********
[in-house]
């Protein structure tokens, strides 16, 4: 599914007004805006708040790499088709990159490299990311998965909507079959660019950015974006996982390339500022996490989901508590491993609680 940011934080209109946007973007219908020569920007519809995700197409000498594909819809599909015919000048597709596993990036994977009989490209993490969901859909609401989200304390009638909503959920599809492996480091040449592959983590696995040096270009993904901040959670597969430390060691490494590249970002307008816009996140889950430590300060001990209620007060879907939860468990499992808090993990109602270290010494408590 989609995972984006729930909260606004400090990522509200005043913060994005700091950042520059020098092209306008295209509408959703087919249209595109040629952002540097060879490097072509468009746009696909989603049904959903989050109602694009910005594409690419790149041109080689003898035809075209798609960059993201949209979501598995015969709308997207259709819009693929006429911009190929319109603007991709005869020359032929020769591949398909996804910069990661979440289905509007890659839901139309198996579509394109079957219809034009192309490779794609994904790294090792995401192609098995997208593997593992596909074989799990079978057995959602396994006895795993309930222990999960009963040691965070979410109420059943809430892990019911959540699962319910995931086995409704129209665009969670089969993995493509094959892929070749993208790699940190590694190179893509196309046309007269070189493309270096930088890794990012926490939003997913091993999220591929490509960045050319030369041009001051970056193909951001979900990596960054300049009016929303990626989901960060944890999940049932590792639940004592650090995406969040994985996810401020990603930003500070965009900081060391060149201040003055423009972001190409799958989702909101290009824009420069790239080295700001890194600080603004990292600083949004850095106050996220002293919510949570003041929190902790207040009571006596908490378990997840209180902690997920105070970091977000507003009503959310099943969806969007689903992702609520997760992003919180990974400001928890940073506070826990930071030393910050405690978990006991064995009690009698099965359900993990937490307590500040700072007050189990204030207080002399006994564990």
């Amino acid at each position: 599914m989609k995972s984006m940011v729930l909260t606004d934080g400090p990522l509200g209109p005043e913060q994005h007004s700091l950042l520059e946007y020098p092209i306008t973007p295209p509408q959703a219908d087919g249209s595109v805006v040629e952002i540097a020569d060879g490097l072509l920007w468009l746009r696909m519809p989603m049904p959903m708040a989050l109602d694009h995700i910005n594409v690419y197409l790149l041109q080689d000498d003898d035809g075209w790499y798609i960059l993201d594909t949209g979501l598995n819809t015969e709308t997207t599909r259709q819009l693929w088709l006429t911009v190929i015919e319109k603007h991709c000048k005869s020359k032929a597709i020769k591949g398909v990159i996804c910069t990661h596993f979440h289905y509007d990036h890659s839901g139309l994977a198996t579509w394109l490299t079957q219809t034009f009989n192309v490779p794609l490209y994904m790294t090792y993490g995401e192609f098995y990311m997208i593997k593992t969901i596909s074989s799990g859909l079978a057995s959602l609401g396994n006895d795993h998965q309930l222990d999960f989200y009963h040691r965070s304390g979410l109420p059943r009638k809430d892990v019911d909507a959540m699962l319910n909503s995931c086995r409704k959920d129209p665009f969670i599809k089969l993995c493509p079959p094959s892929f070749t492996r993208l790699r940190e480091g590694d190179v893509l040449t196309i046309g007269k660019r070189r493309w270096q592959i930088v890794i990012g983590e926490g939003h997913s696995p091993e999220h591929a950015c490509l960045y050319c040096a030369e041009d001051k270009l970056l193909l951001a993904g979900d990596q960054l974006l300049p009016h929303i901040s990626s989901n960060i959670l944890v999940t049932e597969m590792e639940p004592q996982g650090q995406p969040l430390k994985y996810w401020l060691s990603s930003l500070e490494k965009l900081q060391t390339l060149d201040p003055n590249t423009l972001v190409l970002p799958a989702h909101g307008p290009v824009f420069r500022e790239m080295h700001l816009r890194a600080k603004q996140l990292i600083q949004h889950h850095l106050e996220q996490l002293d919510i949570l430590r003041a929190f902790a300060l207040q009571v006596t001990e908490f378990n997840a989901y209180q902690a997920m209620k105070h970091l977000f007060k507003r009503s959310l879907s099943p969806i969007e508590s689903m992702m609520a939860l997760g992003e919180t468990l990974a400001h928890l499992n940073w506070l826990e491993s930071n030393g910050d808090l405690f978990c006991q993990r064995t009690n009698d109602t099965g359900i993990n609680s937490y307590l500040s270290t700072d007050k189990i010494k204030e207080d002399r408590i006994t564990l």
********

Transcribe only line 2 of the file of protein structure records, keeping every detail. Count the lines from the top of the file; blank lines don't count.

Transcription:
């Protein structure tokens, strides 16, 4: 599914007004805006708040790499088709990159490299990311998965909507079959660019950015974006996982390339500022996490989901508590491993609680 940011934080209109946007973007219908020569920007519809995700197409000498594909819809599909015919000048597709596993990036994977009989490209993490969901859909609401989200304390009638909503959920599809492996480091040449592959983590696995040096270009993904901040959670597969430390060691490494590249970002307008816009996140889950430590300060001990209620007060879907939860468990499992808090993990109602270290010494408590 989609995972984006729930909260606004400090990522509200005043913060994005700091950042520059020098092209306008295209509408959703087919249209595109040629952002540097060879490097072509468009746009696909989603049904959903989050109602694009910005594409690419790149041109080689003898035809075209798609960059993201949209979501598995015969709308997207259709819009693929006429911009190929319109603007991709005869020359032929020769591949398909996804910069990661979440289905509007890659839901139309198996579509394109079957219809034009192309490779794609994904790294090792995401192609098995997208593997593992596909074989799990079978057995959602396994006895795993309930222990999960009963040691965070979410109420059943809430892990019911959540699962319910995931086995409704129209665009969670089969993995493509094959892929070749993208790699940190590694190179893509196309046309007269070189493309270096930088890794990012926490939003997913091993999220591929490509960045050319030369041009001051970056193909951001979900990596960054300049009016929303990626989901960060944890999940049932590792639940004592650090995406969040994985996810401020990603930003500070965009900081060391060149201040003055423009972001190409799958989702909101290009824009420069790239080295700001890194600080603004990292600083949004850095106050996220002293919510949570003041929190902790207040009571006596908490378990997840209180902690997920105070970091977000507003009503959310099943969806969007689903992702609520997760992003919180990974400001928890940073506070826990930071030393910050405690978990006991064995009690009698099965359900993990937490307590500040700072007050189990204030207080002399006994564990």